If Australians could rely on the US to remain the uncontested most powerful state in our region, and the preferred security partner for our neighbours, we would be mad not to want a future like that. Maintenance of the post-Second World War American-led order in Asia has required major sacrifices

India: Navigating the straits of capability

Early in the new year, India’s defence industry witnessed a rare moment of glory when the domestically developed light combat aircraft made its first-ever landing on the navy’s aircraft carrier INS Vikramaditya. It was a major achievement for the Indian navy – a force that has spearheaded

The impact of accuracy

Of all the unfortunate events of last week’s hostilities between Tehran and Washington, the most tragic was undoubtedly Iran’s use of a surface-to-air missile to shoot down an airliner, killing 176 people. But this accident was not the most strategically significant development of those days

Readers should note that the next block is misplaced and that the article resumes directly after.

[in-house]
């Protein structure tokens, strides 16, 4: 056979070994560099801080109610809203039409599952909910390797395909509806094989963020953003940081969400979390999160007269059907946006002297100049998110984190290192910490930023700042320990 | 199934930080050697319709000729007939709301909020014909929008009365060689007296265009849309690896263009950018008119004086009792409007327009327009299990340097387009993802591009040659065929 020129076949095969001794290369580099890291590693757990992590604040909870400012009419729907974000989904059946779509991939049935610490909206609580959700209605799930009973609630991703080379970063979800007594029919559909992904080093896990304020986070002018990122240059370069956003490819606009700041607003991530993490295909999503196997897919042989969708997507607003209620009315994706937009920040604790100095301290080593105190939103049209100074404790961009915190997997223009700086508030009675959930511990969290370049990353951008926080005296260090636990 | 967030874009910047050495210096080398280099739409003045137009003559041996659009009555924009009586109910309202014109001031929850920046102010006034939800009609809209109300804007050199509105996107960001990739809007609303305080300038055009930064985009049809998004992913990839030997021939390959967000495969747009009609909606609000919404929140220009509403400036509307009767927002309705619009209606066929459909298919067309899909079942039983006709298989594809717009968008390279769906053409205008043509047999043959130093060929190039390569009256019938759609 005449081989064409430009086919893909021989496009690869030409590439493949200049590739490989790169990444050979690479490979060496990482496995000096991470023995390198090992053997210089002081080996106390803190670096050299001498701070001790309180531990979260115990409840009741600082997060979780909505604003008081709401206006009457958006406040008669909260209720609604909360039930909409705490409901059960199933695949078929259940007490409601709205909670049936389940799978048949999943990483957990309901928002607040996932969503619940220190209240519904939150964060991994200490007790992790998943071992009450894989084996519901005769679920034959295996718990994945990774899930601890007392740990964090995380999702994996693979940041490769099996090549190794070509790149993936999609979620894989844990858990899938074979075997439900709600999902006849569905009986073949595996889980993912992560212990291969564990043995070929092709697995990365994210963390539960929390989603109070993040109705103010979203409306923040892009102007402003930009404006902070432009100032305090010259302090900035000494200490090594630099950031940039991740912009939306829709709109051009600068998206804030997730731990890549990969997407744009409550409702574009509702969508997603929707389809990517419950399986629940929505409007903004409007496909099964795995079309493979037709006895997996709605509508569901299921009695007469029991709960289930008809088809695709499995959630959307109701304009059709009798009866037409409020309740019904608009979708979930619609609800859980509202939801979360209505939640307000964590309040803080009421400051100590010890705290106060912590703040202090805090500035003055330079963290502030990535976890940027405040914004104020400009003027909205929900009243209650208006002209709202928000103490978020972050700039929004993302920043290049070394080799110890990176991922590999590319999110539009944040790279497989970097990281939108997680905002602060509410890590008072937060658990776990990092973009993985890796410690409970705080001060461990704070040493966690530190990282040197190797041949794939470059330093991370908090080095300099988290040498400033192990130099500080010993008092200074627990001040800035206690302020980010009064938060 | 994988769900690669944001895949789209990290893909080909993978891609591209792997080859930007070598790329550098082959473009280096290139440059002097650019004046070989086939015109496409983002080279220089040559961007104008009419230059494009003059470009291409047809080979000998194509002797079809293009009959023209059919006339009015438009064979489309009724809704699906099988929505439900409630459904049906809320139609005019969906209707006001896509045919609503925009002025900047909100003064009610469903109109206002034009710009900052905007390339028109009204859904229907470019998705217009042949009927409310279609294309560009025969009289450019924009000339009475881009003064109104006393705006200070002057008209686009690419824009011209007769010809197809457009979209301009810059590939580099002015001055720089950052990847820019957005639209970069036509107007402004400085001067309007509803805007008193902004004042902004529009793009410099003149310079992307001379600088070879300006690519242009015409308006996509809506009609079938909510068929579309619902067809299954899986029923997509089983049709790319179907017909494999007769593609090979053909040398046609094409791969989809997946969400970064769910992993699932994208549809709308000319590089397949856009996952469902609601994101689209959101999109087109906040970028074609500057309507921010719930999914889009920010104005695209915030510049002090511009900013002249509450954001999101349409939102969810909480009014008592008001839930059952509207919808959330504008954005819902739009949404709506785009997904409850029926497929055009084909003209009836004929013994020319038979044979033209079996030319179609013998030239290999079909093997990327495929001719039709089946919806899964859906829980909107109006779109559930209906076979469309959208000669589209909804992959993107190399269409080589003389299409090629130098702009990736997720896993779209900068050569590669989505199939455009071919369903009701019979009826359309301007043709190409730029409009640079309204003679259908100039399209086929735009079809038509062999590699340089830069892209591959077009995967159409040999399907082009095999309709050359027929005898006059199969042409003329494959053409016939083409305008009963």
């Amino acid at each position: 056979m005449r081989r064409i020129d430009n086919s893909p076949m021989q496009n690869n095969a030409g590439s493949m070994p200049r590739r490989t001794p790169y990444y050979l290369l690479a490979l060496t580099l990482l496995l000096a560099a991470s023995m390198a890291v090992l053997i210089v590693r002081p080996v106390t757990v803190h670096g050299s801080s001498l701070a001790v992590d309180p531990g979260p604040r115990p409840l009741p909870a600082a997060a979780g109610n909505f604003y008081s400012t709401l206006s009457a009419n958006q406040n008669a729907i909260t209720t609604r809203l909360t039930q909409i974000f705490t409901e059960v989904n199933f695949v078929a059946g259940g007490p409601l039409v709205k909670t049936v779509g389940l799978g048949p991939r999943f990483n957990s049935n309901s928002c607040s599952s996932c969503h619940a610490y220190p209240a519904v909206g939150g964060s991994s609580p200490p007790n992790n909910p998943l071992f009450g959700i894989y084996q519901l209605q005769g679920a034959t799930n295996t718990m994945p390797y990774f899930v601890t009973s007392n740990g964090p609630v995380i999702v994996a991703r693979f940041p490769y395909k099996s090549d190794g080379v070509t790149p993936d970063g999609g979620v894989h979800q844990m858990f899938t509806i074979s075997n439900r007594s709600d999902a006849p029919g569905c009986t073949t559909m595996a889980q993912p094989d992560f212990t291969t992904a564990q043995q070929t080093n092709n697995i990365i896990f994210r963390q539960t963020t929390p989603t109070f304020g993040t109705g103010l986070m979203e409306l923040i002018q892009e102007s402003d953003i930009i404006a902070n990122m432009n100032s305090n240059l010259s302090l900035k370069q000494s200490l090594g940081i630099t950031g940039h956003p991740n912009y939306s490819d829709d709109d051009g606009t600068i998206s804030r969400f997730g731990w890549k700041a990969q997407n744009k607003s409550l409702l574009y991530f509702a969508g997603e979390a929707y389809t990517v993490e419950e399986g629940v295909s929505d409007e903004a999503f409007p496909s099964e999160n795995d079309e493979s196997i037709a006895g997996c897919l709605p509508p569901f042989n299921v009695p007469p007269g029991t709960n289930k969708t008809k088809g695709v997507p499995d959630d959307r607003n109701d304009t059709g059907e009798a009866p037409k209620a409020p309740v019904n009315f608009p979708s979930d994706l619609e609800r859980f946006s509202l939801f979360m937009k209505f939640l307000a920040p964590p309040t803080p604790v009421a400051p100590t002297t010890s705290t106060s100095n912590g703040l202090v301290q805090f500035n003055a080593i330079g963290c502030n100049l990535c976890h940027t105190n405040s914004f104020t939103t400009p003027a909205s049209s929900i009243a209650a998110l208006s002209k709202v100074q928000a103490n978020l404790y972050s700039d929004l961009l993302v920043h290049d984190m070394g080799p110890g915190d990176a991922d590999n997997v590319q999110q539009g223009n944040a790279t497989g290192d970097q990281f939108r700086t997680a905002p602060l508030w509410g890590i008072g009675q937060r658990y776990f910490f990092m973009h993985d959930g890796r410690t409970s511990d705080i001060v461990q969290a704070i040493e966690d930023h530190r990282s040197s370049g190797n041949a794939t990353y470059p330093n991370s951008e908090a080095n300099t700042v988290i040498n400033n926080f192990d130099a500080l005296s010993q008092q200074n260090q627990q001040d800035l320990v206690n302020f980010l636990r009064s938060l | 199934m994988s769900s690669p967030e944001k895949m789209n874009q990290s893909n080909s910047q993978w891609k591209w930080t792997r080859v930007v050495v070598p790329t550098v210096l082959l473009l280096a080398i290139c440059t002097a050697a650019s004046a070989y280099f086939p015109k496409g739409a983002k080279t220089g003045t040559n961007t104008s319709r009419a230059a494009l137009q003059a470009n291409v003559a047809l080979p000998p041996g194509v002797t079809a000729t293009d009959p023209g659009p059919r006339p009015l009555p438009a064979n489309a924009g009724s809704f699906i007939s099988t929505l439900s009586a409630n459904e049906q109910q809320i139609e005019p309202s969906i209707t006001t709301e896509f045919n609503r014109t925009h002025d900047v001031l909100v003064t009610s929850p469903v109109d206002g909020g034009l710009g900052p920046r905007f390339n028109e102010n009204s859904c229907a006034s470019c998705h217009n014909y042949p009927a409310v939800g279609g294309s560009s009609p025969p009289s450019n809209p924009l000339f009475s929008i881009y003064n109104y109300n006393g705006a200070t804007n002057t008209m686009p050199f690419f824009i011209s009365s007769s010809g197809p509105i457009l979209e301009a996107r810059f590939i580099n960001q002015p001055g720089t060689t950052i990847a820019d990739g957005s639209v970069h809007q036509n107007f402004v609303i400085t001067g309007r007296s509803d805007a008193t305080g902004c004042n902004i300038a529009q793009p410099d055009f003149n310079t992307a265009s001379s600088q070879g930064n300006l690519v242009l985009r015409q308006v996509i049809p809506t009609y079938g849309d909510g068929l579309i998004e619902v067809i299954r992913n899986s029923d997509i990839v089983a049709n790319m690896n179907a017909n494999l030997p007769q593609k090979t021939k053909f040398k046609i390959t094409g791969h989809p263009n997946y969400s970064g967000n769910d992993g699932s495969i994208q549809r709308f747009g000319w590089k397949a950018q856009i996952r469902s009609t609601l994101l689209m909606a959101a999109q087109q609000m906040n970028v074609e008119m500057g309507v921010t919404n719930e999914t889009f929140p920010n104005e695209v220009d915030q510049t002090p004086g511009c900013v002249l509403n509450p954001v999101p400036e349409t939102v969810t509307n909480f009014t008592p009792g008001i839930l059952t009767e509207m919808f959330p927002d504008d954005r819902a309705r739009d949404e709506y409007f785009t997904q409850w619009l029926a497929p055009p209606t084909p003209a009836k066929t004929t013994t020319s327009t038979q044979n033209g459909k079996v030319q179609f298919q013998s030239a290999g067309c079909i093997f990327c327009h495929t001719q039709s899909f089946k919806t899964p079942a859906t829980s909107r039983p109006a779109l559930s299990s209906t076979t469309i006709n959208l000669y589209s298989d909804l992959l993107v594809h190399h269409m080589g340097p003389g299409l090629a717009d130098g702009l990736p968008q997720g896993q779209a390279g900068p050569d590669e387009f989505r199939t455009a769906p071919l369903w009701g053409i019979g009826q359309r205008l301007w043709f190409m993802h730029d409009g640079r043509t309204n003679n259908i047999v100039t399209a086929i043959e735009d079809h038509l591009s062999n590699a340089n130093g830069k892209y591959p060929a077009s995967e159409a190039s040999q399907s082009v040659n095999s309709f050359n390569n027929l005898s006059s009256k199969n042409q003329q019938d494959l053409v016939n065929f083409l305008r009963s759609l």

Australia’s new strategic geography

Australia’s strategic geography is not what it used to be. Technology has made the “sea-air gap”, an artefact treasured since the 1980s by a generation of Australian strategic planners, obsolete. Three developments compromise the idea that geography offers Australia defensive depth and

Afghan peace is elusive but not impossible

The need for a negotiated withdrawal of US troops from Afghanistan has increased in urgency after the Washington Post this week published an explosive article outlining the “Afghanistan Papers”, which documents that the US government long has concluded its efforts in Afghanistan were futile and

Pages